Haydn Young

Haydn Young

All change programmes, whether sustainability or not, may encounter a pessimist of some sort. They may be highly vocal or just apathetic, but when you’re leading the programme, recognising the underlying reasons for their behaviour can provide helpful insights into your communication strategy and how it may need enhancing.

Many people don’t like change and may be fearful of what your programme means for them. Don’t assume that they are just being stubborn or arrogant for the sake of it; they’re often revealing personal concerns or fears. For example:

1. They may not understand the benefit of the change for the organisation. When you run a recycling programme the objective is to increase waste separation to increase recyclable value, but many may not understand why everything can’t go in the same bin. So you have to explain more about the ‘why’ of doing it rather than the ‘how’ of what they need to do.

2. They may fear the change will impact upon the status quo. Will your new lights mean they can’t see the computer screen as clearly? Or will changes to the heating make them feel colder? So you have to explain how this investment will help the environment they work in.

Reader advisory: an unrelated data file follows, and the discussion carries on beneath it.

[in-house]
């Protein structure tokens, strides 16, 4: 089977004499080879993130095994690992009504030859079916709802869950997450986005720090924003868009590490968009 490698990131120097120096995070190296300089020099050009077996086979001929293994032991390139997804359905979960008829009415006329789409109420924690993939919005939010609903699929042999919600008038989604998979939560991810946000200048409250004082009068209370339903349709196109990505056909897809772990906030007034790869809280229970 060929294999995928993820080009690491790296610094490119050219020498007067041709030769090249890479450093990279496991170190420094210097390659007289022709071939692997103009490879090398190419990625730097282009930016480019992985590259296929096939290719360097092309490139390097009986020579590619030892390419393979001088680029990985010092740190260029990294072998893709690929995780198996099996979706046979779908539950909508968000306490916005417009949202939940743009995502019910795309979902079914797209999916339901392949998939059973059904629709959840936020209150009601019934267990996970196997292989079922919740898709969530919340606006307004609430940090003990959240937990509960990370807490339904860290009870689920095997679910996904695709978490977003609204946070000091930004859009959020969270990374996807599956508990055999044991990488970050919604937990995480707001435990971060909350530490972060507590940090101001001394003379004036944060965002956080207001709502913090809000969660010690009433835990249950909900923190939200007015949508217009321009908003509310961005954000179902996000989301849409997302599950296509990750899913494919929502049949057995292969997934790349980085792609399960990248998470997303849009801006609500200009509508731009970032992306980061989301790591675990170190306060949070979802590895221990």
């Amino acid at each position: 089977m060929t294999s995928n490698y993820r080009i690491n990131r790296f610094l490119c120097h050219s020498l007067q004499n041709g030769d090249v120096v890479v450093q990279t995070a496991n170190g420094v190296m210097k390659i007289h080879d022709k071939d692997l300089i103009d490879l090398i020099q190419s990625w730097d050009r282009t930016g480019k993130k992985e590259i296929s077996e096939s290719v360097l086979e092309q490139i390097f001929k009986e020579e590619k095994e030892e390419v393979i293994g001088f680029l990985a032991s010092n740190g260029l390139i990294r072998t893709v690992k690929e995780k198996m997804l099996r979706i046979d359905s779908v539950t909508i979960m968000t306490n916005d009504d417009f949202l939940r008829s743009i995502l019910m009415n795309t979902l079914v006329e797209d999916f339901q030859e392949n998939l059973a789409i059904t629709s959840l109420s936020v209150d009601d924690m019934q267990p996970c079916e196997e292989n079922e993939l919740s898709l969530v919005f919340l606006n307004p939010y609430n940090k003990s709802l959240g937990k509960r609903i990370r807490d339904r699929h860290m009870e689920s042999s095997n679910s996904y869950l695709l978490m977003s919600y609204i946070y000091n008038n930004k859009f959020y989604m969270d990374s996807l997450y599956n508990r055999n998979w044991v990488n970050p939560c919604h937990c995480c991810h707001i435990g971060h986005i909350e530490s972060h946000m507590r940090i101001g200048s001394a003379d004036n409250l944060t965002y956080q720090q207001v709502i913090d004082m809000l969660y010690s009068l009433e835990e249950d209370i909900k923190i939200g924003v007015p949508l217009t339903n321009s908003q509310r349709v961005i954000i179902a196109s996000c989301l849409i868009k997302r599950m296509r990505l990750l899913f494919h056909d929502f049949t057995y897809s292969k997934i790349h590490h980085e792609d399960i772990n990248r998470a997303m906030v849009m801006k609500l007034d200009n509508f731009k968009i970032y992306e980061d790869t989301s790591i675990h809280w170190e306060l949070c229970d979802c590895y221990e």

3. They may fear that your changes could expose them as foolish. This can be the case with property or caretaker staff. Your energy saving programme can make them feel that they have managed the building badly in the past. You need to explain that you are engaging the people rather than the building, and that you need to work together.

4. They may not want to be connected with a failed programme, so keep their distance until it seems to be working. Finance are often guilty of this kind of behaviour, not showing open backing until the programme is clearly seen to be working. So you need to promote the success stories often to draw them in sooner.
In running sustainability programmes you may encounter many challenges like these, but don’t be downhearted. Most people are keen to adapt to change if they see the benefits it brings. The key is to make sure you have promoted it sufficiently, spending more time on “Why we’re doing it” rather than on “What we have to do”.

GAIA
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